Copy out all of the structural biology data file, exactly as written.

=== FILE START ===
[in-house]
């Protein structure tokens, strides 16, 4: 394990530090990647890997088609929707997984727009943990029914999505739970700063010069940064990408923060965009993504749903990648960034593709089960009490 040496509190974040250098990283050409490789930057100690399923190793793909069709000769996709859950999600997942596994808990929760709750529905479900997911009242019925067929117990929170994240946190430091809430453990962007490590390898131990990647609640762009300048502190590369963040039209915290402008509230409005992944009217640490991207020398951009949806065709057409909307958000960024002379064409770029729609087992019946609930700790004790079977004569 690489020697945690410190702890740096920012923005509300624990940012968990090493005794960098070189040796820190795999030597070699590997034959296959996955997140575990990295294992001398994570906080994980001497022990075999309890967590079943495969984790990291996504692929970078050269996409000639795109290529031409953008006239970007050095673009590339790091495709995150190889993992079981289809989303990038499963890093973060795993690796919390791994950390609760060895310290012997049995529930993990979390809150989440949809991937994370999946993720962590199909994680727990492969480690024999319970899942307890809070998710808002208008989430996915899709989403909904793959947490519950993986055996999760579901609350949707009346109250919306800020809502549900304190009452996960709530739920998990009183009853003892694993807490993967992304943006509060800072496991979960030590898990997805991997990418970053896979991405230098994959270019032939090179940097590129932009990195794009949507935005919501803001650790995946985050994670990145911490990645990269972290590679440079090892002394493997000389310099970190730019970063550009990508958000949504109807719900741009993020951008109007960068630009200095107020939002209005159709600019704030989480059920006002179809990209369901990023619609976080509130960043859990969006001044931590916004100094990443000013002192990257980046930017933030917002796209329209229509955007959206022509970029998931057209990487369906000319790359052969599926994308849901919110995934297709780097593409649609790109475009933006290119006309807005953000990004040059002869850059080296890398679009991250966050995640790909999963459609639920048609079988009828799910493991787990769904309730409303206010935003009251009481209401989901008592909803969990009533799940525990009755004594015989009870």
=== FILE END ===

[in-house]
């Protein structure tokens, strides 16, 4: 394990530090990647890997088609929707997984727009943990029914999505739970700063010069940064990408923060965009993504749903990648960034593709089960009490 040496509190974040250098990283050409490789930057100690399923190793793909069709000769996709859950999600997942596994808990929760709750529905479900997911009242019925067929117990929170994240946190430091809430453990962007490590390898131990990647609640762009300048502190590369963040039209915290402008509230409005992944009217640490991207020398951009949806065709057409909307958000960024002379064409770029729609087992019946609930700790004790079977004569 690489020697945690410190702890740096920012923005509300624990940012968990090493005794960098070189040796820190795999030597070699590997034959296959996955997140575990990295294992001398994570906080994980001497022990075999309890967590079943495969984790990291996504692929970078050269996409000639795109290529031409953008006239970007050095673009590339790091495709995150190889993992079981289809989303990038499963890093973060795993690796919390791994950390609760060895310290012997049995529930993990979390809150989440949809991937994370999946993720962590199909994680727990492969480690024999319970899942307890809070998710808002208008989430996915899709989403909904793959947490519950993986055996999760579901609350949707009346109250919306800020809502549900304190009452996960709530739920998990009183009853003892694993807490993967992304943006509060800072496991979960030590898990997805991997990418970053896979991405230098994959270019032939090179940097590129932009990195794009949507935005919501803001650790995946985050994670990145911490990645990269972290590679440079090892002394493997000389310099970190730019970063550009990508958000949504109807719900741009993020951008109007960068630009200095107020939002209005159709600019704030989480059920006002179809990209369901990023619609976080509130960043859990969006001044931590916004100094990443000013002192990257980046930017933030917002796209329209229509955007959206022509970029998931057209990487369906000319790359052969599926994308849901919110995934297709780097593409649609790109475009933006290119006309807005953000990004040059002869850059080296890398679009991250966050995640790909999963459609639920048609079988009828799910493991787990769904309730409303206010935003009251009481209401989901008592909803969990009533799940525990009755004594015989009870």